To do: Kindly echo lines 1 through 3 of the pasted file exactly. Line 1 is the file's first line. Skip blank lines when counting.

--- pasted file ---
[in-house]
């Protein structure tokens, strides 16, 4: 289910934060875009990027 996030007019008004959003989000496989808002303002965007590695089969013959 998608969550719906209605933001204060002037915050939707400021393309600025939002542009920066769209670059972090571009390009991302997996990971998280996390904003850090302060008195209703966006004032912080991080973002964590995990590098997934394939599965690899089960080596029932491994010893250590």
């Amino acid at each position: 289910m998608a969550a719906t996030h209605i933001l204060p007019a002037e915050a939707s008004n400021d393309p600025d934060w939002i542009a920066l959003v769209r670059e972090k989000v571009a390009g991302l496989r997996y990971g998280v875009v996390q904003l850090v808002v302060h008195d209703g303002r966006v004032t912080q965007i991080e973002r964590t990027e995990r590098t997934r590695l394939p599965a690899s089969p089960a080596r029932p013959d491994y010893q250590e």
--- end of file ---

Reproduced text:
[in-house]
């Protein structure tokens, strides 16, 4: 289910934060875009990027 996030007019008004959003989000496989808002303002965007590695089969013959 998608969550719906209605933001204060002037915050939707400021393309600025939002542009920066769209670059972090571009390009991302997996990971998280996390904003850090302060008195209703966006004032912080991080973002964590995990590098997934394939599965690899089960080596029932491994010893250590």
């Amino acid at each position: 289910m998608a969550a719906t996030h209605i933001l204060p007019a002037e915050a939707s008004n400021d393309p600025d934060w939002i542009a920066l959003v769209r670059e972090k989000v571009a390009g991302l496989r997996y990971g998280v875009v996390q904003l850090v808002v302060h008195d209703g303002r966006v004032t912080q965007i991080e973002r964590t990027e995990r590098t997934r590695l394939p599965a690899s089969p089960a080596r029932p013959d491994y010893q250590e």